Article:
Failure to Monitor Nursing Home Patient’s Oxygen Levels Results In Death

Oxygen Levels Need MonitoringDespite it taking three years, the family of 88-year-old Alda Gray filed a wrongful death lawsuit against the nursing home where Ms. Gray was at the time of her death. The claim is that before she died on November 28, 2010, staff members of the Landmark Care Center did not respond to her respiratory problems. This is not a situation where a single mistake became fatal either. According to the family, the staff members ignored these problems for days.

What happened according to the lawsuit?

According to the wrongful death lawsuit, the Landmark did not contact Gray’s doctor or her family, despite the fact that her oxygen levels fell as low as 71 percent. Her own doctor gave specific instructions that her oxygen levels needed to be at 90 percent.

It is also important to keep in mind that the family did not want to bring forth a lawsuit at first, but did so after the Landmark Care Center refused to respond to an official letter that requested the case be settled outside of court.

The dangers of low oxygen levels

In order to understand just how negligent 71 percent oxygen levels are, you first have to take into consideration that healthy individuals have oxygen levels of approximately 95 percent. When people fall below 90 percent, added oxygen may be necessary. In order to regain normal levels, doctors may recommend home oxygen therapy at that point. Severe hypoxemia occurs once oxygen saturation drops below 80 percent. Hypoxemia means that the oxygen levels in the blood are so low that it can harm vital tissue and disrupts bodily function. Those numbers should provide an accurate idea how dangerous the situation was for Ms. Gray and how reckless it was that the staff did nothing.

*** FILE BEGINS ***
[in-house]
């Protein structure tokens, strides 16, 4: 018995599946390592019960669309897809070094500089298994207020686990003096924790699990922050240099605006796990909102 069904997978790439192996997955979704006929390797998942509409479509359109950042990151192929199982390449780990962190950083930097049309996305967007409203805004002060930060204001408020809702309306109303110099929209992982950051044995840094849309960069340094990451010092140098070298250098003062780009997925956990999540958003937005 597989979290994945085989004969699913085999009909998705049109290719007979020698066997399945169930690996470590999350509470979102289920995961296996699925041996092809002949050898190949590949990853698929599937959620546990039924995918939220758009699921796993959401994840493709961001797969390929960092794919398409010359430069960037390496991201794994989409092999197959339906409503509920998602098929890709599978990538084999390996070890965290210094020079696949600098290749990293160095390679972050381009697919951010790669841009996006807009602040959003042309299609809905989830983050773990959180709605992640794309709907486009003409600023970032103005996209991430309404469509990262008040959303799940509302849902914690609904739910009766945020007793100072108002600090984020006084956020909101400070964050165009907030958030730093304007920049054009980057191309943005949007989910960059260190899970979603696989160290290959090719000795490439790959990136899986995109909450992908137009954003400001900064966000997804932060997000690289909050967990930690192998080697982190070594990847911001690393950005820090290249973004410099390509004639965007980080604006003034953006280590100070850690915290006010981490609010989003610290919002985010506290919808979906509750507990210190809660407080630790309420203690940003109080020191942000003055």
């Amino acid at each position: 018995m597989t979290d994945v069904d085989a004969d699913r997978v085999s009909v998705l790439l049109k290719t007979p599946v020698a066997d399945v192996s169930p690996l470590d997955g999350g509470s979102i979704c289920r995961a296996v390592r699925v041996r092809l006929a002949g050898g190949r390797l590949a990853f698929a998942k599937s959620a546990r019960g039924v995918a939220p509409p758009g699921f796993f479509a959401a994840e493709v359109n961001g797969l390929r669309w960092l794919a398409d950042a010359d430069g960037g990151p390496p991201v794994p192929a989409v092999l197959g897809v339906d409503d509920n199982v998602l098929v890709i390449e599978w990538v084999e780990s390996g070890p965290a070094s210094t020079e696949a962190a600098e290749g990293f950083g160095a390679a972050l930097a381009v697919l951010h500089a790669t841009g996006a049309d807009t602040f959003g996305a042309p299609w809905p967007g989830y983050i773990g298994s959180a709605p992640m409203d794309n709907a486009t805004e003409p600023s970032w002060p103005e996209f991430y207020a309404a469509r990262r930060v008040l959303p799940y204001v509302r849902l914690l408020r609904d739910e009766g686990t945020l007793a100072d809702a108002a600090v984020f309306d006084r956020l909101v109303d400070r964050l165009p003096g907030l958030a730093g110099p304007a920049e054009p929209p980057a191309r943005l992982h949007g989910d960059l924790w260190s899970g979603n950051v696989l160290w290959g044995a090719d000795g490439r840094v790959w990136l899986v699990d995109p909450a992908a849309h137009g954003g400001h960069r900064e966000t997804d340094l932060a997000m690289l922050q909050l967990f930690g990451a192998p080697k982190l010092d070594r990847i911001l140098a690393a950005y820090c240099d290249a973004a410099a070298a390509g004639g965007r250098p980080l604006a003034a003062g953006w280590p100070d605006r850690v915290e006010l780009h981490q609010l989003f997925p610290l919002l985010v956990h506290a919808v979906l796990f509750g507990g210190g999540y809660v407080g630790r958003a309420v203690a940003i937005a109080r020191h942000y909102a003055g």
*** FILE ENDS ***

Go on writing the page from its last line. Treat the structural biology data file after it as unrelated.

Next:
Why it is important to expose these cases

Perhaps just as troubling as the actual death is the fact that Randy Hyatt – president of Hyatt Family Facilities (owners of the Landmark Care Center) – suggested that bringing forth a lawsuit three years after the death of Ms. Gray is somehow self-serving.

Interestingly enough, this is not the first time that the Landmark Care Center received negative attention. A Department of Social and Human Services investigation in 2011 of three separate cases found that staff members were in fact negligent in all three cases. Two of those three cases involved patient deaths. The wording was that the nursing home placed residents in “immediate jeopardy” and did not do enough to prevent emergencies. Despite the fact that employees received suspensions because of the investigation, the Hyatt Family Facilities are still challenging the findings.

What Mr. Hyatt might not understand is that this is not necessarily about receiving compensation and certainly not about making a profit off the death of a loved one. It is about making sure that a corporation that is clearly negligent and refuses to accept its mistakes should not be able to continue to operate with immunity. This is one of the reasons that cases like these, though tragic, are important and deserve media attention. Without giving these large corporations a reason to change, Ms. Gray may not have been the last person to suffer.

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Client Reviews

Jonathan did a great job helping my family navigate through a lengthy lawsuit involving my grandmother's death in a nursing home. Through every step of the case, Jonathan kept my family informed of the progression of the case. Although our case eventually settled at a mediation, I really was impressed at how well prepared Jonathan was to take the case to trial. Lisa
After I read Jonathan’s Nursing Home Blog, I decided to hire him to look into my wife’s treatment at a local nursing home. Jonathan did a great job explaining the process and the laws that apply to nursing homes. I immediately felt at ease and was glad to have him on my side. Though the lawsuit process was at times frustrating, Jonathan reassured me, particularly at my deposition. I really felt like Jonathan cared about my wife’s best interests, and I think that came across to the lawyers for the nursing home. Eric